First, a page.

An Overview of Jazz Piano from Ragtime to Hip Hop

Date: Tuesday, January 29, 2019 Time: 5:30 pm-7:00 pm Location: Manchester Community Library  { MAP } Fee: $15 in advance; $20 at the door

GUEST SPEAKER:

Eugene Uman

Director, Vermont Jazz Center

This presentation will observe the development of the piano throughout jazz history. Beginning with ragtime and blues music, we will explore how features from those styles were incorporated by Jelly Roll Morton into New Orleans and traditional jazz. We will listen to the kings of stride, including James P. Johnson and Fats Waller and will highlight the impact on Art Tatum, Count Basie, Duke Ellington and Thelonious Monk. We’ll observe the influences of boogie-woogie and delight in the piano’s role in bebop, hard-bop and cool jazz by such masters as Bud Powell, Bill Evans, Phineas Newborn, Dave Brubeck, and Horace Silver. This talk will conclude with a look at pioneers of modern jazz piano such as Chick Corea, Herbie Hancock, Keith Jarrett and players making the scene today like Brad Mehldau, Jason Moran, Christian Sands and Robert Glasper.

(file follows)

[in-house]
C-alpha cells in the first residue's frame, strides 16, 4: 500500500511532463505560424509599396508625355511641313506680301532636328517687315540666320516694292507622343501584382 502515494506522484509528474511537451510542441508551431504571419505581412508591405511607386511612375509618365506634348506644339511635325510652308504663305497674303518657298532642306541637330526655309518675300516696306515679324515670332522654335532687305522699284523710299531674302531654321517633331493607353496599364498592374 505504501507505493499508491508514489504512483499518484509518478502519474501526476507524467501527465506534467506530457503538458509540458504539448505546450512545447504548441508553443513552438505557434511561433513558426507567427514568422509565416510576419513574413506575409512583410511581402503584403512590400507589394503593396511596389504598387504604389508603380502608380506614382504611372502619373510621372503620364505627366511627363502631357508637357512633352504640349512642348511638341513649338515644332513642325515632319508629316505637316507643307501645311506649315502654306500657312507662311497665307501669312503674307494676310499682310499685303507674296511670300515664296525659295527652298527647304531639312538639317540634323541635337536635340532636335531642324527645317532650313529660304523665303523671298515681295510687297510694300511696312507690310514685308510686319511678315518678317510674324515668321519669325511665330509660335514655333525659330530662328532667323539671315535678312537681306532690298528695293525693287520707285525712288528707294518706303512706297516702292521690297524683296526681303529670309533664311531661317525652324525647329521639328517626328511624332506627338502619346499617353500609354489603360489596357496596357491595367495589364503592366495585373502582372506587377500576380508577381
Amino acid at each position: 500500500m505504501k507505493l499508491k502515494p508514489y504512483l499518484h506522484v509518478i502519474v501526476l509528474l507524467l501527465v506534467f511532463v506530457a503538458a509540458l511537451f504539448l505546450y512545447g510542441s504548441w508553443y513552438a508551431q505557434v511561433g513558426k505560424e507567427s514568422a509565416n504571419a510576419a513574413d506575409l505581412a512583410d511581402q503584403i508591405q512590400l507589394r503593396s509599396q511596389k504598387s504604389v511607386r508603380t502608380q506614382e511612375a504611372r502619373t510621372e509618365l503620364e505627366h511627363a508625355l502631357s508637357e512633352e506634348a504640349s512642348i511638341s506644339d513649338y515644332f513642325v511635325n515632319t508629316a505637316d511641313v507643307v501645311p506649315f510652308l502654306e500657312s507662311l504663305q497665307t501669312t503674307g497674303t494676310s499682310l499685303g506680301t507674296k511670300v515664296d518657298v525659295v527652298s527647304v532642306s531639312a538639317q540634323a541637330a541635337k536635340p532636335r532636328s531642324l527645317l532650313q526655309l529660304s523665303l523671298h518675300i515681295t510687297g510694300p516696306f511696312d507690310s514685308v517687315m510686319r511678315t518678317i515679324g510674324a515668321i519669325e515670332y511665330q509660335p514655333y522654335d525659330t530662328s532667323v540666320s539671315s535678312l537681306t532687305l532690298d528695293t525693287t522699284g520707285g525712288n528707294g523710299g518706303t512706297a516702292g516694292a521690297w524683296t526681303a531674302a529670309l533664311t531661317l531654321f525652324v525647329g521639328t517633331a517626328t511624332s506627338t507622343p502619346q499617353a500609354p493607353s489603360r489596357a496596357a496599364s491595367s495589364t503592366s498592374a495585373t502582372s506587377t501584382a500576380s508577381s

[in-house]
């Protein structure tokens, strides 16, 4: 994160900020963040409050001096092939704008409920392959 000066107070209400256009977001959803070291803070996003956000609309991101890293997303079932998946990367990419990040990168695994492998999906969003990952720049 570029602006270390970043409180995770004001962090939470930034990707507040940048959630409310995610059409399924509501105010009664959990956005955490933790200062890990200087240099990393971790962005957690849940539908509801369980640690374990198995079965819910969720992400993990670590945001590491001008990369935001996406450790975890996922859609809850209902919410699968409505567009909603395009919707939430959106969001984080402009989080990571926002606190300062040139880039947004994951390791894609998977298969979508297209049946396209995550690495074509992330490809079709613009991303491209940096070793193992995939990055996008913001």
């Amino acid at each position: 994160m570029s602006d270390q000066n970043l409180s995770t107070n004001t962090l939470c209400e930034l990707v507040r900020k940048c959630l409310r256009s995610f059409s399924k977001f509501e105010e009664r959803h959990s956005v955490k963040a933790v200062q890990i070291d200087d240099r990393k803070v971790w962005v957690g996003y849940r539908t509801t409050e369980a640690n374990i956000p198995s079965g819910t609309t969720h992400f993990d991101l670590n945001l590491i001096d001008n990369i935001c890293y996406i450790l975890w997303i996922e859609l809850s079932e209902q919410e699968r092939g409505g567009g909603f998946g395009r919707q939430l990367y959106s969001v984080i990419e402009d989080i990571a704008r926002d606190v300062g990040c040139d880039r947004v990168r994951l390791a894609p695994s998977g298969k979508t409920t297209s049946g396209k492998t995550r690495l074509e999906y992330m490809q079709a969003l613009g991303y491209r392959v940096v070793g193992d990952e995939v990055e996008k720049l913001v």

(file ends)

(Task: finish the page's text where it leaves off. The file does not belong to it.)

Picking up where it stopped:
Eugene Uman is the director of the Vermont Jazz Center in Brattleboro, Vermont where he has produced hundreds of concerts and educational programs since 1997. Uman taught in New York City at the Third Street Music Settlement and is currently the jazz piano instructor at Amherst College. He also taught at UMass, Amherst and ran the Jazz Studies program at Greenfield Community College. He continues to foster a close relationship with the blossoming jazz movement in Medellín, Colombia having taught at el Colegio de Musica, la Universidad de Antioquia and la Universidad EAFIT (where he designed the curriculum and initiated the Jazz Studies program). Uman hosts a weekly radio show on WVEW FM that has given him the opportunity to interview and preserve over 30 in-depth conversations with renowned jazz artists who have performed at the Vermont Jazz Center. His latest project is digitizing and cataloging the 40-year history of the Vermont Jazz Center’s collection of audio, video and ephemera, including the archives of founding director, Attila Zoller.